A new paper claims to document a medical first: death by marijuana. Researchers at hospitals in Dusseldorf and Frankfurt performed full postmortem investigations on two men, ages 23 and 28, who were seemingly healthy prior to their deaths and ruled that marijuana exposure triggered fatal cardiovascular complications in both. The younger man seemed to have an underlying heart condition and the older had a history of substantial drug use, factors which may have altered the way their bodies reacted to pot. This finding was a "diagnosis by exclusion," meaning that the researchers came to their stunning conclusion via a process of elimination. That method has left the researchers open to criticism.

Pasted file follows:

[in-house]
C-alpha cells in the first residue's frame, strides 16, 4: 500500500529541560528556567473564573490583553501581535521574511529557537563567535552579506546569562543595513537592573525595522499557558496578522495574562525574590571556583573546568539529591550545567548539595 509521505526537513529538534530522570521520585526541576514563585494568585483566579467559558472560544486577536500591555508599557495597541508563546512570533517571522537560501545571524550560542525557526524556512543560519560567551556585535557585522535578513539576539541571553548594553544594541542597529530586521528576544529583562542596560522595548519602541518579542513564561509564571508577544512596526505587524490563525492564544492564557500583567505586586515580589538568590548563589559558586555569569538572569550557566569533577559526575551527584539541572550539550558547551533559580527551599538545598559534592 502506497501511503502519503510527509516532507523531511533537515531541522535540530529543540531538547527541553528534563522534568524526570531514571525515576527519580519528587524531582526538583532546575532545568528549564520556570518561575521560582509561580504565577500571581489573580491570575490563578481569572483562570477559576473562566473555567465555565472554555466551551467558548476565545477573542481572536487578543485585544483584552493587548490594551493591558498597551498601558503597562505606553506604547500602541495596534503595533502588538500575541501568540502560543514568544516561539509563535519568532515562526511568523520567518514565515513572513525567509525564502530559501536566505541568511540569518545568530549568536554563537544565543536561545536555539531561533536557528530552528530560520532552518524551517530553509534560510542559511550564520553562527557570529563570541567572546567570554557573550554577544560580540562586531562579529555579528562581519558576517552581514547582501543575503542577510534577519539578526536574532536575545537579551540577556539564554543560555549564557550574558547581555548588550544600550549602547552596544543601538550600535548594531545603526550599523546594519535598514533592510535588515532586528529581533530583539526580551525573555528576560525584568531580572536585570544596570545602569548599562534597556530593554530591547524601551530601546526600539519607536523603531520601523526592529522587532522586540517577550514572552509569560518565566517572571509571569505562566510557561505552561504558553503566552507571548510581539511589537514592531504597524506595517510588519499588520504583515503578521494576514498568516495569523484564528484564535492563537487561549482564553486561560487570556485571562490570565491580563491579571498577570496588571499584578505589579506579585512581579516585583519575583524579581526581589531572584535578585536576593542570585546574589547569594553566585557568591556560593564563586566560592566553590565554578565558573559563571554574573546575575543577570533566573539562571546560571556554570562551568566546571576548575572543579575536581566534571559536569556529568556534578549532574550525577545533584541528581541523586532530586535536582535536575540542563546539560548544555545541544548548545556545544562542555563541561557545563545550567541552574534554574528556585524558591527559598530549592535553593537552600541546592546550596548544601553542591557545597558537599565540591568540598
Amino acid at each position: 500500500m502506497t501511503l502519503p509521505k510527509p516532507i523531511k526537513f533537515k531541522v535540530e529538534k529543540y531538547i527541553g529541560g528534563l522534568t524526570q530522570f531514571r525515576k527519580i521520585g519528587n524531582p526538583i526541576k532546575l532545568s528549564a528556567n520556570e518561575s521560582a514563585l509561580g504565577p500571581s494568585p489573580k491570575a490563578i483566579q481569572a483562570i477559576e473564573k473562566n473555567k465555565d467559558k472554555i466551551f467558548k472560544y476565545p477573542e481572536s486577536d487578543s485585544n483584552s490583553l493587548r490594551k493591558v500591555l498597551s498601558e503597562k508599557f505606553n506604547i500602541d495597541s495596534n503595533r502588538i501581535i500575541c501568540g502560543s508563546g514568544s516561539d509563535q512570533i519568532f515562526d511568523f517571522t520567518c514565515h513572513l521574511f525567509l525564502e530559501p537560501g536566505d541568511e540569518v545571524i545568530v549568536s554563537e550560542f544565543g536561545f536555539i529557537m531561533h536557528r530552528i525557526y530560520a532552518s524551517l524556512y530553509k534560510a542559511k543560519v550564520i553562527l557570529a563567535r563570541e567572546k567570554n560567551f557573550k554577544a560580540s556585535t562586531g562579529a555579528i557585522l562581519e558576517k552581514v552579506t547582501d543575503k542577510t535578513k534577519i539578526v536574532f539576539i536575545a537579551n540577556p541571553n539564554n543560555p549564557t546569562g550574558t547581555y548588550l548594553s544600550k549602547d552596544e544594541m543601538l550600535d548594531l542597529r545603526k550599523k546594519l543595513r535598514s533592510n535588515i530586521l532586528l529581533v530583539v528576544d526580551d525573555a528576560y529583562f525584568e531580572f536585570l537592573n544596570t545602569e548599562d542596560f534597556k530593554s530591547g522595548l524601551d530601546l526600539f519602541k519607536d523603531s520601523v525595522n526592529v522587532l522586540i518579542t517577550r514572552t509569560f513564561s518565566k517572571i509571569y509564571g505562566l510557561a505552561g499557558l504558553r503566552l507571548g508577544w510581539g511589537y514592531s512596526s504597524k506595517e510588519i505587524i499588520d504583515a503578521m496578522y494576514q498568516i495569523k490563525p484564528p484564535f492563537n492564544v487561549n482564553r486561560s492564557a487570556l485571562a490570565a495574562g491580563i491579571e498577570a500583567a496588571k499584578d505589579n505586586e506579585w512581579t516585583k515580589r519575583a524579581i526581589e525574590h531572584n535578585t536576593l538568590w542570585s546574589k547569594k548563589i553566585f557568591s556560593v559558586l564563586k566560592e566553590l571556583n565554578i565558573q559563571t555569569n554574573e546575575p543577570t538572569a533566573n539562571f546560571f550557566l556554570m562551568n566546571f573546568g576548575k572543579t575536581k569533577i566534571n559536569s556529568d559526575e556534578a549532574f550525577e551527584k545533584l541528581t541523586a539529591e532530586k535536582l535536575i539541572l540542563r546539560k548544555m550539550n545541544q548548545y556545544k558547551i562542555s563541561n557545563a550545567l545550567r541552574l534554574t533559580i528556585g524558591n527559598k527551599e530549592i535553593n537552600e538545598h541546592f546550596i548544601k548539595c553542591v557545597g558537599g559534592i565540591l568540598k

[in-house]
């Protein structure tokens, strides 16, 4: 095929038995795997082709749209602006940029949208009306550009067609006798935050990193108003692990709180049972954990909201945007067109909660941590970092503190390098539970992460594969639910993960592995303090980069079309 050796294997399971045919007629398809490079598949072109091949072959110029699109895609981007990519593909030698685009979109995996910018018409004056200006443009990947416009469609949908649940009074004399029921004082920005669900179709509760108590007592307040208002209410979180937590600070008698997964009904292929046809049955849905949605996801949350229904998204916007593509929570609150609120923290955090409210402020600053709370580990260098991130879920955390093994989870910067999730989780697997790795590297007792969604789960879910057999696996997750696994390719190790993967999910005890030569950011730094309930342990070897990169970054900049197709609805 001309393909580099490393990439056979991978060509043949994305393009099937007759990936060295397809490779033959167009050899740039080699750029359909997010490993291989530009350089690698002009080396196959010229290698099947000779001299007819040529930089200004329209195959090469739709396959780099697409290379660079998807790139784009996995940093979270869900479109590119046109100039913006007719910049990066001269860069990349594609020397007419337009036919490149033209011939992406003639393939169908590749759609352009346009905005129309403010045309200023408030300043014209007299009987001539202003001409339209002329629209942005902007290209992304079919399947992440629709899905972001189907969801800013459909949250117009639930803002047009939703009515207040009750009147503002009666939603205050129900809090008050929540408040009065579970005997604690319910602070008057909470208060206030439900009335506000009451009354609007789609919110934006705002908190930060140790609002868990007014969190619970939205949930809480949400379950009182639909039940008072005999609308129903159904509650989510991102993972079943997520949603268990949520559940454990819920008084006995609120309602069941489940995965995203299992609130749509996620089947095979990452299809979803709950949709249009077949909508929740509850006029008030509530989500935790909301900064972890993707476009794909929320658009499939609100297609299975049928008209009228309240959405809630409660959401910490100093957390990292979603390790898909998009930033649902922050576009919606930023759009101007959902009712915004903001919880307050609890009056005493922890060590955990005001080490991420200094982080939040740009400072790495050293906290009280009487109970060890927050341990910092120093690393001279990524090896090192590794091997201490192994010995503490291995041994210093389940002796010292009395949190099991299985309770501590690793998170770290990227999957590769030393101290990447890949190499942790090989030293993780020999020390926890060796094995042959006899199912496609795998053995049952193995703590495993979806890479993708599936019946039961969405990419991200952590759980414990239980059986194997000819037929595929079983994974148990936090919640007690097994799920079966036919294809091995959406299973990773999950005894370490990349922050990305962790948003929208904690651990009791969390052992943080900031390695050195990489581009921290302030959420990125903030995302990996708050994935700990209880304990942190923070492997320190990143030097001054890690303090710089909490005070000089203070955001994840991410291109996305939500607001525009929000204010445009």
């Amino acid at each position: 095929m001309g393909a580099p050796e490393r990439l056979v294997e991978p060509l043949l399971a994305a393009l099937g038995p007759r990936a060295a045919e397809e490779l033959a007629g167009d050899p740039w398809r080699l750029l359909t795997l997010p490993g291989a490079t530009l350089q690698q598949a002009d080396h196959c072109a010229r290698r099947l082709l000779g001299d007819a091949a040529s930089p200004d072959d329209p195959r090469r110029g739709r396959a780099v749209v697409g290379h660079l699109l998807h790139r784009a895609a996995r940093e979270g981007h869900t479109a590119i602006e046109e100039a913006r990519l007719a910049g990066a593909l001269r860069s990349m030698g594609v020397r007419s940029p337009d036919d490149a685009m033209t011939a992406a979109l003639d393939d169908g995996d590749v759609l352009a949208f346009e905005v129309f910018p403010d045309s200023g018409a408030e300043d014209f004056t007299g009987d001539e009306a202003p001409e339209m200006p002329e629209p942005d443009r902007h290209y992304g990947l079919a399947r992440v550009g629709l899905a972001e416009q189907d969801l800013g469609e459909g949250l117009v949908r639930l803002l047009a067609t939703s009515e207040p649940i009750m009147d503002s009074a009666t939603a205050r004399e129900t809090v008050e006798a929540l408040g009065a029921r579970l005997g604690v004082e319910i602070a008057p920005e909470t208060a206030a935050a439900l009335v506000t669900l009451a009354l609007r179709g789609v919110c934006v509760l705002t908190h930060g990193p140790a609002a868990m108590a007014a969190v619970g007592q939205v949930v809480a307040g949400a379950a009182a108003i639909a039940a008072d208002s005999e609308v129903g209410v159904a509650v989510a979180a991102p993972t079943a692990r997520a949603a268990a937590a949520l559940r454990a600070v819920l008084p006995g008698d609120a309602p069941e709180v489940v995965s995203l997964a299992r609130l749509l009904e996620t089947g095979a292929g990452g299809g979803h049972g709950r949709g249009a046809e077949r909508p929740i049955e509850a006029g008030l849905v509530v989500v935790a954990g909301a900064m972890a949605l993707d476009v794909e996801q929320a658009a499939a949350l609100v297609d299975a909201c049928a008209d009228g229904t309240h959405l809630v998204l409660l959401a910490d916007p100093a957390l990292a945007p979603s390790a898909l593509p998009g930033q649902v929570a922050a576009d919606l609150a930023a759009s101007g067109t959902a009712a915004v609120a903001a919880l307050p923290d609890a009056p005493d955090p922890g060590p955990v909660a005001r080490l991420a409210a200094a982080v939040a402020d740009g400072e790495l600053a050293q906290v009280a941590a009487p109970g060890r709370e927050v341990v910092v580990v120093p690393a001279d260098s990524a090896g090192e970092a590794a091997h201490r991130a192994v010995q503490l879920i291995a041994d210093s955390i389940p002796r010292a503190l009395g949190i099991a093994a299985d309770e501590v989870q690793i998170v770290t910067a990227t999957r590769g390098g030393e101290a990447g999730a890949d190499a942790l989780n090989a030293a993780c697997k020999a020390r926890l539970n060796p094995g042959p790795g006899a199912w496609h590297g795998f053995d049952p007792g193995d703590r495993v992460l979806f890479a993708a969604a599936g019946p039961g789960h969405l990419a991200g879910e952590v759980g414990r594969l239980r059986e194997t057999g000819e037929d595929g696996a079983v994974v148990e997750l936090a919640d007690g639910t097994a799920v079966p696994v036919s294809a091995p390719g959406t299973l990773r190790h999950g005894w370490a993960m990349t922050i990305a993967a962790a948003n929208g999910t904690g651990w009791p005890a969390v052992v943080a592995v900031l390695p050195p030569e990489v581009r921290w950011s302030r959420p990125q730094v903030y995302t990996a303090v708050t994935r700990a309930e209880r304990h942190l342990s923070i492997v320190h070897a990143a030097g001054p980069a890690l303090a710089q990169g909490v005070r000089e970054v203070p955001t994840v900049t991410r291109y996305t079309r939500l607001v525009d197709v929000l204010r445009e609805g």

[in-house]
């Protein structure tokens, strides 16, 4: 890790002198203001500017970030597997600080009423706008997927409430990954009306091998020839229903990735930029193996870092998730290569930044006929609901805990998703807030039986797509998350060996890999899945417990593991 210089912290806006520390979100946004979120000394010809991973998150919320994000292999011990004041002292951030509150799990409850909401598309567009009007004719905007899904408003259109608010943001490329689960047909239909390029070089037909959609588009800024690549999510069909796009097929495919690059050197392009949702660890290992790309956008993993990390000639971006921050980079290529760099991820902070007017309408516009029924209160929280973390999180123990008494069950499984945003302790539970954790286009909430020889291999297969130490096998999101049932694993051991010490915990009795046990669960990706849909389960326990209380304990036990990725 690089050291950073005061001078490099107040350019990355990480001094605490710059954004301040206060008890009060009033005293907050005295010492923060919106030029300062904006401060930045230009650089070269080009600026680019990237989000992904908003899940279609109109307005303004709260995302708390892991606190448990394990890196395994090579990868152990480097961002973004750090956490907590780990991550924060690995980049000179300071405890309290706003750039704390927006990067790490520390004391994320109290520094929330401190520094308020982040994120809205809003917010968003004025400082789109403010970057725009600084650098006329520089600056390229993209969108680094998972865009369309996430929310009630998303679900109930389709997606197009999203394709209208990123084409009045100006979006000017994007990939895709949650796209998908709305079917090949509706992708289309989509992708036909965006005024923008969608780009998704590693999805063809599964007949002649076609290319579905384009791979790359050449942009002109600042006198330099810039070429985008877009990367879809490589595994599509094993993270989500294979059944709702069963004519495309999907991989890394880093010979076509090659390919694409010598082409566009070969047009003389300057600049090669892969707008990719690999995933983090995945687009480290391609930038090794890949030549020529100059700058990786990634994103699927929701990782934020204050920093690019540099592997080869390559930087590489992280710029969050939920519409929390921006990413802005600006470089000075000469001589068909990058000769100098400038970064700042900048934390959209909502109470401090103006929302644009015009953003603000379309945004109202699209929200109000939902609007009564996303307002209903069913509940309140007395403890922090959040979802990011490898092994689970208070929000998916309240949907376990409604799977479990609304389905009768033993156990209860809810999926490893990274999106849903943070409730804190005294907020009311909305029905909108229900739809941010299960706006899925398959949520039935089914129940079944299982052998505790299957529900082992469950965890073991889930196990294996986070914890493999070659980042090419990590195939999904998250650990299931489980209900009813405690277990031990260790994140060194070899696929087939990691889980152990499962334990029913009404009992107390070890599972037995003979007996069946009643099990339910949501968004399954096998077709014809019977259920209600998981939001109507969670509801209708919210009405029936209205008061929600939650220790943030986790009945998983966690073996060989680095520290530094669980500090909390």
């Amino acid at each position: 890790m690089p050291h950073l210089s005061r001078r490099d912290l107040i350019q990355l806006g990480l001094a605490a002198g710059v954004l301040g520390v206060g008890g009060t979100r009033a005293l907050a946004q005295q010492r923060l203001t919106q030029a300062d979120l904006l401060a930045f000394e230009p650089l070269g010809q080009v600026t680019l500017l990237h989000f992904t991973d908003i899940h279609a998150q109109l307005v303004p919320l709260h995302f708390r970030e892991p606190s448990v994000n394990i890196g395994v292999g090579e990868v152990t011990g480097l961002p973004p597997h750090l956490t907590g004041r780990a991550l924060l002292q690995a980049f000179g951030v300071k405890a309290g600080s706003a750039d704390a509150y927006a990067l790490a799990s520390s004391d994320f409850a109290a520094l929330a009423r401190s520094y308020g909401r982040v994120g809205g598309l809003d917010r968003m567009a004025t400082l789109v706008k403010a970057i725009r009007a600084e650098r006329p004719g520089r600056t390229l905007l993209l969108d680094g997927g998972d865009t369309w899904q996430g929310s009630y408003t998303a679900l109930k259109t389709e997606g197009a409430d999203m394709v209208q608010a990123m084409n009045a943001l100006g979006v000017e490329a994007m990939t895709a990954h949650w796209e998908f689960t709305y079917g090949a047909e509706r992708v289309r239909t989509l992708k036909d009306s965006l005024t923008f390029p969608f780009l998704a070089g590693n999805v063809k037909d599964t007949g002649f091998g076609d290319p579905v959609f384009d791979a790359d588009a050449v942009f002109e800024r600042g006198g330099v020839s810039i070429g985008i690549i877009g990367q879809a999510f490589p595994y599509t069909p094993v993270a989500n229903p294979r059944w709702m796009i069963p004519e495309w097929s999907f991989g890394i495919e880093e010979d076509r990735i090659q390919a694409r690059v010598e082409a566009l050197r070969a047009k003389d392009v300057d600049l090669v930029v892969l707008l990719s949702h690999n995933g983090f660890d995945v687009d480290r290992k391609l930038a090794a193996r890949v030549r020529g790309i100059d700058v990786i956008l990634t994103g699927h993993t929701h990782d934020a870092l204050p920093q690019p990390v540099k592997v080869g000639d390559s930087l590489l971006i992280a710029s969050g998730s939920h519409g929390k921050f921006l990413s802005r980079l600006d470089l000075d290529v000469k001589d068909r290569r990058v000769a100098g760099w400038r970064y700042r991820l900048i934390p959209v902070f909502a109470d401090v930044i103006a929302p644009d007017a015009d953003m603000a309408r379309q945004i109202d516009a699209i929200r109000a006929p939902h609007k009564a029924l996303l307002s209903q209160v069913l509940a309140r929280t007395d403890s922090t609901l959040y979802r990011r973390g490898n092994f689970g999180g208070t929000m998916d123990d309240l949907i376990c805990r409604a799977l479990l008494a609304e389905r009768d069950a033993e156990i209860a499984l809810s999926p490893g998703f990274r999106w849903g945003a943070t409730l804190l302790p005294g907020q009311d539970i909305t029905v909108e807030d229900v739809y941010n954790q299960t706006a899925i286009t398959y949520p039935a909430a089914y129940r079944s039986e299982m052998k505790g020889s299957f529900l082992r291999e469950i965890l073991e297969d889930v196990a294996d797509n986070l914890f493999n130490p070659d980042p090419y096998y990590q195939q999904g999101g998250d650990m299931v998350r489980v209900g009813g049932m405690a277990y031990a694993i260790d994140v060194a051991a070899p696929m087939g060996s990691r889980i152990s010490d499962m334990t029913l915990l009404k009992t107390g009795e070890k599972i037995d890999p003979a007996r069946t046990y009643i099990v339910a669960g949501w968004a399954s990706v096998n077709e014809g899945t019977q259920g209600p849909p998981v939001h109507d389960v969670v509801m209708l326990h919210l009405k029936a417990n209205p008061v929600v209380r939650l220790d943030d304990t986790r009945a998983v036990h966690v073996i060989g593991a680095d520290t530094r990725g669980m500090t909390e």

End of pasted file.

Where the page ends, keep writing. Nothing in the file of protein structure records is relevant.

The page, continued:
Dr. Murray Mittleman, director of cardiovascular epidemiology at Beth Israel Deaconess Medical Center, says that the paper's findings are speculative, but adds that other studies have suggested an increased risk (albeit fleeting) of heart attack after smoking marijuana. Still, it is difficult to determine whether marijuana itself is actually the catalyst or just the act of smoking.

"We don't really know if it's marijuana or if it's just something that is related inhaling plant combustion products," says Mittleman. In other words, smoking tobacco may lead to the same complications.

Without much to go on, Mittleman advises that people be mindful of the risks that have been associated with smoking pot, particularly if they are older and have heart disease. Still, research suggests that the medical benefits of marijuana normally outweigh the risks associated with its consumption.